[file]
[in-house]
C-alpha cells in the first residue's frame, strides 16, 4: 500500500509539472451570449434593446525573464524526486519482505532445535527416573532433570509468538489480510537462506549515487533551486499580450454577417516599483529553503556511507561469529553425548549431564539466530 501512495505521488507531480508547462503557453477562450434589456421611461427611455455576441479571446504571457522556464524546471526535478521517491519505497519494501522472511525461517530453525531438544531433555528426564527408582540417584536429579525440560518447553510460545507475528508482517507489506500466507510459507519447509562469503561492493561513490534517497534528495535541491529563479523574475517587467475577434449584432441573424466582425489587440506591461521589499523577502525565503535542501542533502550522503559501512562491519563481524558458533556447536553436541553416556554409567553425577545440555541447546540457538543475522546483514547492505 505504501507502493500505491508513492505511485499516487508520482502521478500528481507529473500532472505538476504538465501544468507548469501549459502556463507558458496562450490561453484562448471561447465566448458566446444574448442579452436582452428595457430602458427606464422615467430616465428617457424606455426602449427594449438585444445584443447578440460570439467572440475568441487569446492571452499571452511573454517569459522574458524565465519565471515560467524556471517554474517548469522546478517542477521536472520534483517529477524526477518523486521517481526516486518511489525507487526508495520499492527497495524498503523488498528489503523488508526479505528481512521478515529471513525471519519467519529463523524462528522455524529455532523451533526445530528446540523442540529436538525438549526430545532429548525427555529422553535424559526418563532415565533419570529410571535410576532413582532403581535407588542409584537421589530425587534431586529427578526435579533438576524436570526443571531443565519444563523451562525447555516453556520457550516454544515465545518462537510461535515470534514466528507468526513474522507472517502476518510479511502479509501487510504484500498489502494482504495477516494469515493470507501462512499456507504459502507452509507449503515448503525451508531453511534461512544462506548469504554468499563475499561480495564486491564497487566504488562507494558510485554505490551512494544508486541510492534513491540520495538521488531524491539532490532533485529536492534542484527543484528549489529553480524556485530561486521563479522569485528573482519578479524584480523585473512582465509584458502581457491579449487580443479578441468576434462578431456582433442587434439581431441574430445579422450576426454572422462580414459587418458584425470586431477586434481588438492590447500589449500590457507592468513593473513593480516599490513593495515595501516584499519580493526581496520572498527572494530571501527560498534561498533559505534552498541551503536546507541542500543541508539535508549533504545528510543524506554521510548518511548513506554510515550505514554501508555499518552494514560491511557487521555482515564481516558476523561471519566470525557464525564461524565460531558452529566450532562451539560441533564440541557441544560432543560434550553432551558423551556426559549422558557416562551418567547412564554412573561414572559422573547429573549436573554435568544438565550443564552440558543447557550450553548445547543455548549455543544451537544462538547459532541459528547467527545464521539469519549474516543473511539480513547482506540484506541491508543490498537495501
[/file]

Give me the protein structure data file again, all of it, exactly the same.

[in-house]
C-alpha cells in the first residue's frame, strides 16, 4: 500500500509539472451570449434593446525573464524526486519482505532445535527416573532433570509468538489480510537462506549515487533551486499580450454577417516599483529553503556511507561469529553425548549431564539466530 501512495505521488507531480508547462503557453477562450434589456421611461427611455455576441479571446504571457522556464524546471526535478521517491519505497519494501522472511525461517530453525531438544531433555528426564527408582540417584536429579525440560518447553510460545507475528508482517507489506500466507510459507519447509562469503561492493561513490534517497534528495535541491529563479523574475517587467475577434449584432441573424466582425489587440506591461521589499523577502525565503535542501542533502550522503559501512562491519563481524558458533556447536553436541553416556554409567553425577545440555541447546540457538543475522546483514547492505 505504501507502493500505491508513492505511485499516487508520482502521478500528481507529473500532472505538476504538465501544468507548469501549459502556463507558458496562450490561453484562448471561447465566448458566446444574448442579452436582452428595457430602458427606464422615467430616465428617457424606455426602449427594449438585444445584443447578440460570439467572440475568441487569446492571452499571452511573454517569459522574458524565465519565471515560467524556471517554474517548469522546478517542477521536472520534483517529477524526477518523486521517481526516486518511489525507487526508495520499492527497495524498503523488498528489503523488508526479505528481512521478515529471513525471519519467519529463523524462528522455524529455532523451533526445530528446540523442540529436538525438549526430545532429548525427555529422553535424559526418563532415565533419570529410571535410576532413582532403581535407588542409584537421589530425587534431586529427578526435579533438576524436570526443571531443565519444563523451562525447555516453556520457550516454544515465545518462537510461535515470534514466528507468526513474522507472517502476518510479511502479509501487510504484500498489502494482504495477516494469515493470507501462512499456507504459502507452509507449503515448503525451508531453511534461512544462506548469504554468499563475499561480495564486491564497487566504488562507494558510485554505490551512494544508486541510492534513491540520495538521488531524491539532490532533485529536492534542484527543484528549489529553480524556485530561486521563479522569485528573482519578479524584480523585473512582465509584458502581457491579449487580443479578441468576434462578431456582433442587434439581431441574430445579422450576426454572422462580414459587418458584425470586431477586434481588438492590447500589449500590457507592468513593473513593480516599490513593495515595501516584499519580493526581496520572498527572494530571501527560498534561498533559505534552498541551503536546507541542500543541508539535508549533504545528510543524506554521510548518511548513506554510515550505514554501508555499518552494514560491511557487521555482515564481516558476523561471519566470525557464525564461524565460531558452529566450532562451539560441533564440541557441544560432543560434550553432551558423551556426559549422558557416562551418567547412564554412573561414572559422573547429573549436573554435568544438565550443564552440558543447557550450553548445547543455548549455543544451537544462538547459532541459528547467527545464521539469519549474516543473511539480513547482506540484506541491508543490498537495501